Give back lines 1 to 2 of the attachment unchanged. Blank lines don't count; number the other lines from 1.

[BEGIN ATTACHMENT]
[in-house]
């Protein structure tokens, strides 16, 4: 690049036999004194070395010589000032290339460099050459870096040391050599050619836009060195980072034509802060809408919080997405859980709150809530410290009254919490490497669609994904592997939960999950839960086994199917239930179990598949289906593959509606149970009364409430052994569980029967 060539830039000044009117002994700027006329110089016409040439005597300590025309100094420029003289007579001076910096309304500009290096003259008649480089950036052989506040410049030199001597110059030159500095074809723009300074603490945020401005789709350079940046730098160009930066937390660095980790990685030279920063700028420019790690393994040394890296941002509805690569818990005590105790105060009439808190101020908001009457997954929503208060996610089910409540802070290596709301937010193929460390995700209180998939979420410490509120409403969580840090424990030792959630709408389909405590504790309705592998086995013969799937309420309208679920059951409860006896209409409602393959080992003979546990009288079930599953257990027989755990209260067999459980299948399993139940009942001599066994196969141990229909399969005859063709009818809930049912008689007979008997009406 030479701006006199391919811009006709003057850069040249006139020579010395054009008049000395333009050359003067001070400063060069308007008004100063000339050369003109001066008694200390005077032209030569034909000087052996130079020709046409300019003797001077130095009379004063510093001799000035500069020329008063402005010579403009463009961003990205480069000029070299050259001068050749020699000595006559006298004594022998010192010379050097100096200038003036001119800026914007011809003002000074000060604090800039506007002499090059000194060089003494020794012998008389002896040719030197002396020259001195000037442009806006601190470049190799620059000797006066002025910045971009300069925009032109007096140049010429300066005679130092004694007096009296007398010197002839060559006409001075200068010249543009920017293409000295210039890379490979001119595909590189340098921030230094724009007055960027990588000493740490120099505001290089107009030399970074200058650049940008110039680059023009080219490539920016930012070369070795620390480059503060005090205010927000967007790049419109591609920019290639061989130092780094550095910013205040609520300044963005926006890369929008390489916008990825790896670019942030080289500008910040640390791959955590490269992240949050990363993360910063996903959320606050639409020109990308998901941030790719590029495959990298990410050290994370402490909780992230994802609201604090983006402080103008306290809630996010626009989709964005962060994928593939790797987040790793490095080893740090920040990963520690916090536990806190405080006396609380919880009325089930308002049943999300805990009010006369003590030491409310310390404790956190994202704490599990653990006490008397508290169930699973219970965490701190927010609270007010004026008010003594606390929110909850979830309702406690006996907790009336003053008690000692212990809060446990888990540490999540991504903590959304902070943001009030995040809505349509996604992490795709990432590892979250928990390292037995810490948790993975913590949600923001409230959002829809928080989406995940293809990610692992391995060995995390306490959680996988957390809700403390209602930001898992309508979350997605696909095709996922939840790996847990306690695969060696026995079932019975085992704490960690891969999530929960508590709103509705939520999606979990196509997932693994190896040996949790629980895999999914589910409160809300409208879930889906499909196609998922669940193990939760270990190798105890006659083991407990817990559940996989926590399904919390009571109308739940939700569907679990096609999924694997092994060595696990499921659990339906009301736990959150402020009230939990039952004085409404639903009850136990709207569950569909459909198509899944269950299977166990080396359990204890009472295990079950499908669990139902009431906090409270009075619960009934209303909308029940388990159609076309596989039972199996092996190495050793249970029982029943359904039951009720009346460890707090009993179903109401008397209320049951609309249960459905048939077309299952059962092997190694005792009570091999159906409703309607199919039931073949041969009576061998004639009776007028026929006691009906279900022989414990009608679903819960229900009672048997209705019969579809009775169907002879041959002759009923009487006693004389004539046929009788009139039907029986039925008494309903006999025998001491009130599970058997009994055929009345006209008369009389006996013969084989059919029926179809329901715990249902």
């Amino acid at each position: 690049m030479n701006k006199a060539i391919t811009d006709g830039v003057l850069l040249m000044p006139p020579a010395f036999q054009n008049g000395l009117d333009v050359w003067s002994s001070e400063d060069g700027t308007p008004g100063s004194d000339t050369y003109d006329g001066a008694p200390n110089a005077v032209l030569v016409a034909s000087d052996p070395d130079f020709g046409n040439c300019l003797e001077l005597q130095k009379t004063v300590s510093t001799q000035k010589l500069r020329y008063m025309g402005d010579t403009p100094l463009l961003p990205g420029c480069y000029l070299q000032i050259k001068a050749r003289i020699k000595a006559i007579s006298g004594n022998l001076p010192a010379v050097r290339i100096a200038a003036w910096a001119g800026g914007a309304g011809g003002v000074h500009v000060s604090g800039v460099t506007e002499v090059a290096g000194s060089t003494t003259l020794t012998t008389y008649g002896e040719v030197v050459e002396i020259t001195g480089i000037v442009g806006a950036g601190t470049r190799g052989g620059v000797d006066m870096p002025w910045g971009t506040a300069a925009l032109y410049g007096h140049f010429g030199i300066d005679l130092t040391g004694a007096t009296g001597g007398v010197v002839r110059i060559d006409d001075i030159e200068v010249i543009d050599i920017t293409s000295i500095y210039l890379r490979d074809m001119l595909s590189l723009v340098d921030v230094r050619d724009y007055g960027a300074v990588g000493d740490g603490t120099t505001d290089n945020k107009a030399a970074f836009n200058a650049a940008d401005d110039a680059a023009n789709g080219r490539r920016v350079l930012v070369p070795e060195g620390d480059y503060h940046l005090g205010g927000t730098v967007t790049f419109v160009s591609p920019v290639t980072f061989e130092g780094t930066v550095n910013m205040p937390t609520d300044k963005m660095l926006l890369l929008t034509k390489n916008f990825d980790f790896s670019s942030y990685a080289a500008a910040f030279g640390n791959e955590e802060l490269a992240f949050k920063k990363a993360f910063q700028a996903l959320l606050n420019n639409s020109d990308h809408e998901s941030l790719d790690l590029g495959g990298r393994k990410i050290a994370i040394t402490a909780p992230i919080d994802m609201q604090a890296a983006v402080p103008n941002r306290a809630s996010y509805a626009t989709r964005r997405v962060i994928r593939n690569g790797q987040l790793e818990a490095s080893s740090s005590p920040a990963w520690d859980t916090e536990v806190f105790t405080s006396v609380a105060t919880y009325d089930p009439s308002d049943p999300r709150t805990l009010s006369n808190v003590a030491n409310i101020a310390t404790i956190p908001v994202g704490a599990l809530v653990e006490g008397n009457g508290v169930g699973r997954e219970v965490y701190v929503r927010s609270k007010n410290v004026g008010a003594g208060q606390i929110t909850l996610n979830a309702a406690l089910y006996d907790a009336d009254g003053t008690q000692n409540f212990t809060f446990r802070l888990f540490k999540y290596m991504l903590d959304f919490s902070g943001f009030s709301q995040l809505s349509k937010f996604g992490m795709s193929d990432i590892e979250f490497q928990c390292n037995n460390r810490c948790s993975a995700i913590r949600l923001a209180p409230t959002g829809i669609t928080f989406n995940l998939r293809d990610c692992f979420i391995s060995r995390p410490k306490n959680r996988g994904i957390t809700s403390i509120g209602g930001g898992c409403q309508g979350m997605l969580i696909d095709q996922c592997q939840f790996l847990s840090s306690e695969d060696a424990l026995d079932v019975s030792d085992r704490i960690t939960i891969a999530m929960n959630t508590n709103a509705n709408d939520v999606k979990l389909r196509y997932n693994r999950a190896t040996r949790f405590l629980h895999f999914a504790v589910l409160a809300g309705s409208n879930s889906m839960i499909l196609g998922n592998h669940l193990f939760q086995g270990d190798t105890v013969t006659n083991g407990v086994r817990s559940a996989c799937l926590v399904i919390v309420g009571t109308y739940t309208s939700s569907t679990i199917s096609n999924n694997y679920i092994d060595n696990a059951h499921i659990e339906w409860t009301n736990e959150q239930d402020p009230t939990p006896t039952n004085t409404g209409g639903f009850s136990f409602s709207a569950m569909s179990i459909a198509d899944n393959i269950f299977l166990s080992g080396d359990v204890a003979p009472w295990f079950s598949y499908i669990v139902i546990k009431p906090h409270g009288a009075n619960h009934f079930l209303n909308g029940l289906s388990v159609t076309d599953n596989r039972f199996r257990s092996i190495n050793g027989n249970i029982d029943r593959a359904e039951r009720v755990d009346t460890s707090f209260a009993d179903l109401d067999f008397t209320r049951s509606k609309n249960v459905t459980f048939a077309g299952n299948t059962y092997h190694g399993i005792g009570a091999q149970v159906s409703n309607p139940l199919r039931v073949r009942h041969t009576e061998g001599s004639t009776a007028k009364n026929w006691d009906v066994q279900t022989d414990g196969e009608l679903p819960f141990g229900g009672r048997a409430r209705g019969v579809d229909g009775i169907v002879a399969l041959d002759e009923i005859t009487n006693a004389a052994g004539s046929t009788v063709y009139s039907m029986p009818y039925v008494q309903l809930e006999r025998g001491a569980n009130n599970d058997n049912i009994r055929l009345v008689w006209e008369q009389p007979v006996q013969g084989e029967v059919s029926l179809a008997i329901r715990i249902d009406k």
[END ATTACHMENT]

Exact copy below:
[in-house]
């Protein structure tokens, strides 16, 4: 690049036999004194070395010589000032290339460099050459870096040391050599050619836009060195980072034509802060809408919080997405859980709150809530410290009254919490490497669609994904592997939960999950839960086994199917239930179990598949289906593959509606149970009364409430052994569980029967 060539830039000044009117002994700027006329110089016409040439005597300590025309100094420029003289007579001076910096309304500009290096003259008649480089950036052989506040410049030199001597110059030159500095074809723009300074603490945020401005789709350079940046730098160009930066937390660095980790990685030279920063700028420019790690393994040394890296941002509805690569818990005590105790105060009439808190101020908001009457997954929503208060996610089910409540802070290596709301937010193929460390995700209180998939979420410490509120409403969580840090424990030792959630709408389909405590504790309705592998086995013969799937309420309208679920059951409860006896209409409602393959080992003979546990009288079930599953257990027989755990209260067999459980299948399993139940009942001599066994196969141990229909399969005859063709009818809930049912008689007979008997009406 030479701006006199391919811009006709003057850069040249006139020579010395054009008049000395333009050359003067001070400063060069308007008004100063000339050369003109001066008694200390005077032209030569034909000087052996130079020709046409300019003797001077130095009379004063510093001799000035500069020329008063402005010579403009463009961003990205480069000029070299050259001068050749020699000595006559006298004594022998010192010379050097100096200038003036001119800026914007011809003002000074000060604090800039506007002499090059000194060089003494020794012998008389002896040719030197002396020259001195000037442009806006601190470049190799620059000797006066002025910045971009300069925009032109007096140049010429300066005679130092004694007096009296007398010197002839060559006409001075200068010249543009920017293409000295210039890379490979001119595909590189340098921030230094724009007055960027990588000493740490120099505001290089107009030399970074200058650049940008110039680059023009080219490539920016930012070369070795620390480059503060005090205010927000967007790049419109591609920019290639061989130092780094550095910013205040609520300044963005926006890369929008390489916008990825790896670019942030080289500008910040640390791959955590490269992240949050990363993360910063996903959320606050639409020109990308998901941030790719590029495959990298990410050290994370402490909780992230994802609201604090983006402080103008306290809630996010626009989709964005962060994928593939790797987040790793490095080893740090920040990963520690916090536990806190405080006396609380919880009325089930308002049943999300805990009010006369003590030491409310310390404790956190994202704490599990653990006490008397508290169930699973219970965490701190927010609270007010004026008010003594606390929110909850979830309702406690006996907790009336003053008690000692212990809060446990888990540490999540991504903590959304902070943001009030995040809505349509996604992490795709990432590892979250928990390292037995810490948790993975913590949600923001409230959002829809928080989406995940293809990610692992391995060995995390306490959680996988957390809700403390209602930001898992309508979350997605696909095709996922939840790996847990306690695969060696026995079932019975085992704490960690891969999530929960508590709103509705939520999606979990196509997932693994190896040996949790629980895999999914589910409160809300409208879930889906499909196609998922669940193990939760270990190798105890006659083991407990817990559940996989926590399904919390009571109308739940939700569907679990096609999924694997092994060595696990499921659990339906009301736990959150402020009230939990039952004085409404639903009850136990709207569950569909459909198509899944269950299977166990080396359990204890009472295990079950499908669990139902009431906090409270009075619960009934209303909308029940388990159609076309596989039972199996092996190495050793249970029982029943359904039951009720009346460890707090009993179903109401008397209320049951609309249960459905048939077309299952059962092997190694005792009570091999159906409703309607199919039931073949041969009576061998004639009776007028026929006691009906279900022989414990009608679903819960229900009672048997209705019969579809009775169907002879041959002759009923009487006693004389004539046929009788009139039907029986039925008494309903006999025998001491009130599970058997009994055929009345006209008369009389006996013969084989059919029926179809329901715990249902």